If you do not have any PAYE income, but you have other income such as investment dividends or rental income, then you can still use sideways relief to offset your trading losses.
How tax relief is offered on trading losses when offset against capital gains tax for the current year
Alternatively, you can also get tax relief for trading losses by offsetting the loss against any capital gain you may have made in the current year. This option is only available to you if you have no other income in the current year that you can offset the loss against. If you do have other income, then your trading losses must be offset against that first and then any remaining amount can be offset against your capital gain. You must be using the accruals method to calculate your trading losses if you want to claim tax relief on trading losses against other income in the current tax year.
An example of this is where you have self-employment trading losses of £10,000 but you also took on a zero-hour contract job and made earnings of £2,500 the same year. Although this is under the personal allowance threshold, your trading losses must be offset against income first so £2,500 is deducted from your £10,000 losses. In the same year, you also sell some shares and make capital gains of £8,000. This is reduced by your remaining £7,500 of trading losses, leaving only £500 subject to capital gains tax. However, even without the offset of trading losses, no capital gains tax would have been due as the capital gains tax allowance for the tax year 2022/23 is £12,300 (although this is due to be reduced to £6,000 in April 2023). It would therefore not be advisable to offset your trading losses against income and capital gains in this way as you would miss out on making full use of both your personal allowance and capital gains tax allowance. On the other hand, if you had no other income and made a substantial capital gain, then offsetting your trading losses in this way could be beneficial.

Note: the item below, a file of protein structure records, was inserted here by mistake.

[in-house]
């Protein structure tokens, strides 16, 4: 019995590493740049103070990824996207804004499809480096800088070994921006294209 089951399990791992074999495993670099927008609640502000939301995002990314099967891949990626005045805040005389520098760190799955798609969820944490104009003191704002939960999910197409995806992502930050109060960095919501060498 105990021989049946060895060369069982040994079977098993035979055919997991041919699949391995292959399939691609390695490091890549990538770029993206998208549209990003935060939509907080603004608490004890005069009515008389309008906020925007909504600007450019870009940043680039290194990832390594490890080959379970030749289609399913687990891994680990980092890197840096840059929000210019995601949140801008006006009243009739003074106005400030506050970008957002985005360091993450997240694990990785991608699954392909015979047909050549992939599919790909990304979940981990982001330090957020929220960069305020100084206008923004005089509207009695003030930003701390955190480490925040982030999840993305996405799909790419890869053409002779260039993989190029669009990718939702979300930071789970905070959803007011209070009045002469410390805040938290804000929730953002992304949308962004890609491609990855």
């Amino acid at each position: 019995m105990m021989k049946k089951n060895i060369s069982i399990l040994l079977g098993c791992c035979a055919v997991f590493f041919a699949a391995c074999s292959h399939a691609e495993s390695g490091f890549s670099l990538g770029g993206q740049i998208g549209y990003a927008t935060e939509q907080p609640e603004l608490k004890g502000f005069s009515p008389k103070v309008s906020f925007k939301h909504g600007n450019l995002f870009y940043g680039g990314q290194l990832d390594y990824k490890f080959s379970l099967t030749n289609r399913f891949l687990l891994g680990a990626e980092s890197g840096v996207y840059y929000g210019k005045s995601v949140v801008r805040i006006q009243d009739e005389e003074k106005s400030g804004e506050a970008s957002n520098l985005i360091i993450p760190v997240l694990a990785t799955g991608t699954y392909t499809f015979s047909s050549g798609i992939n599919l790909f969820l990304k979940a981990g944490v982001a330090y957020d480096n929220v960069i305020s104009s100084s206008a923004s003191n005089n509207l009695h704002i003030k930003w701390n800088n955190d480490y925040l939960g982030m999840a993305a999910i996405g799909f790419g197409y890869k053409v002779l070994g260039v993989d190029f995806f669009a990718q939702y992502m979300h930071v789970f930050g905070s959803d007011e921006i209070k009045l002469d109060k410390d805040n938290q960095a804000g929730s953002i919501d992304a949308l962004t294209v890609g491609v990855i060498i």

How tax relief is offered when trading losses are offset against income or capital gains from the previous year
One last option is available if you are unable to claim tax relief in the current year and do not want to carry your losses forwards. You are only able to use this route if you received income or had capital gains in the previous 12 months from reporting your trading losses and you must be using the accruals accounting method to record your losses. This can be the most beneficial way to realise tax relief where you have sufficient income or capital gains in the previous year and you would prefer to receive a cash rebate.
To provide an example to illustrate, you invested heavily in your business in the tax year 2022/23 but unfortunately suffered trading losses of £45,000. You have no other income in the tax year or made any disposals. In the previous year however, business was better, and you made £25,000 profit. In addition, you sold a residential investment property and made a capital gain of £35,000.